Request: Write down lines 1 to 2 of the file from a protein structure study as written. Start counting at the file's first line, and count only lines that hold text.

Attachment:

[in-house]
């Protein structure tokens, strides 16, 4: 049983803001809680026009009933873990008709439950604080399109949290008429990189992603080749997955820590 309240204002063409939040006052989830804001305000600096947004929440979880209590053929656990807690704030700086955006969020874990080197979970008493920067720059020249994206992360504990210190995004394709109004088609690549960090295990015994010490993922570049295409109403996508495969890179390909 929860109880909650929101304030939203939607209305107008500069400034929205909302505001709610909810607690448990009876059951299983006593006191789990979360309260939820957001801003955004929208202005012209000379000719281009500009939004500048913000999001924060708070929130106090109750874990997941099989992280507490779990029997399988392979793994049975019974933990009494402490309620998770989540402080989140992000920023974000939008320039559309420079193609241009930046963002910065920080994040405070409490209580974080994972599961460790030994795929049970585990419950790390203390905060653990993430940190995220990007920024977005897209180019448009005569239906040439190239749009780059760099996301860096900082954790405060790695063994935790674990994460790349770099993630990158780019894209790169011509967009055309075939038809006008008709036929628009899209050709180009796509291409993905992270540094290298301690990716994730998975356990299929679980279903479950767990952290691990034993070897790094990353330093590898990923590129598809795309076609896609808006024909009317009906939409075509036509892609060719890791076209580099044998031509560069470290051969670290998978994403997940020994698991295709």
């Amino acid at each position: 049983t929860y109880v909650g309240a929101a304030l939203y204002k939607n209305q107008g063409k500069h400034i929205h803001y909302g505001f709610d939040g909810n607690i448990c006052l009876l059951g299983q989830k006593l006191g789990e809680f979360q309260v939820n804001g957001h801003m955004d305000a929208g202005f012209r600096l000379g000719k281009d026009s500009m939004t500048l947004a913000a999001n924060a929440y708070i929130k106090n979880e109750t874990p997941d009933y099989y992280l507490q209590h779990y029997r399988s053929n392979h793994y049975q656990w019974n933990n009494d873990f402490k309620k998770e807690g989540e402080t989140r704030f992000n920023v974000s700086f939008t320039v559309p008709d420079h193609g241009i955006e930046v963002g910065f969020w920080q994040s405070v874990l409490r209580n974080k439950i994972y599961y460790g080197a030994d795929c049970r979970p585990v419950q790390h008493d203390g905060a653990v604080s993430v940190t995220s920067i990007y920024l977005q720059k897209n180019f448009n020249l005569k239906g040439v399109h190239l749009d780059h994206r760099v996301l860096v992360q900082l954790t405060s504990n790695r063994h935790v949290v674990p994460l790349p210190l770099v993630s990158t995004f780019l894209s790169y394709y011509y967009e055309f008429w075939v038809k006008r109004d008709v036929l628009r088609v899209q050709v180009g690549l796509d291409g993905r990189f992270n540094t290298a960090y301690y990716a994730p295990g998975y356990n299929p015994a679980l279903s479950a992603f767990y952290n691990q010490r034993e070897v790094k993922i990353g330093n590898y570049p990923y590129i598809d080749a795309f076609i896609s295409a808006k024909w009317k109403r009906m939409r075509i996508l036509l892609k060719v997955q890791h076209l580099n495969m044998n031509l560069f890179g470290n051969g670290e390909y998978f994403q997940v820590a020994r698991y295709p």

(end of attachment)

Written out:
[in-house]
């Protein structure tokens, strides 16, 4: 049983803001809680026009009933873990008709439950604080399109949290008429990189992603080749997955820590 309240204002063409939040006052989830804001305000600096947004929440979880209590053929656990807690704030700086955006969020874990080197979970008493920067720059020249994206992360504990210190995004394709109004088609690549960090295990015994010490993922570049295409109403996508495969890179390909 929860109880909650929101304030939203939607209305107008500069400034929205909302505001709610909810607690448990009876059951299983006593006191789990979360309260939820957001801003955004929208202005012209000379000719281009500009939004500048913000999001924060708070929130106090109750874990997941099989992280507490779990029997399988392979793994049975019974933990009494402490309620998770989540402080989140992000920023974000939008320039559309420079193609241009930046963002910065920080994040405070409490209580974080994972599961460790030994795929049970585990419950790390203390905060653990993430940190995220990007920024977005897209180019448009005569239906040439190239749009780059760099996301860096900082954790405060790695063994935790674990994460790349770099993630990158780019894209790169011509967009055309075939038809006008008709036929628009899209050709180009796509291409993905992270540094290298301690990716994730998975356990299929679980279903479950767990952290691990034993070897790094990353330093590898990923590129598809795309076609896609808006024909009317009906939409075509036509892609060719890791076209580099044998031509560069470290051969670290998978994403997940020994698991295709």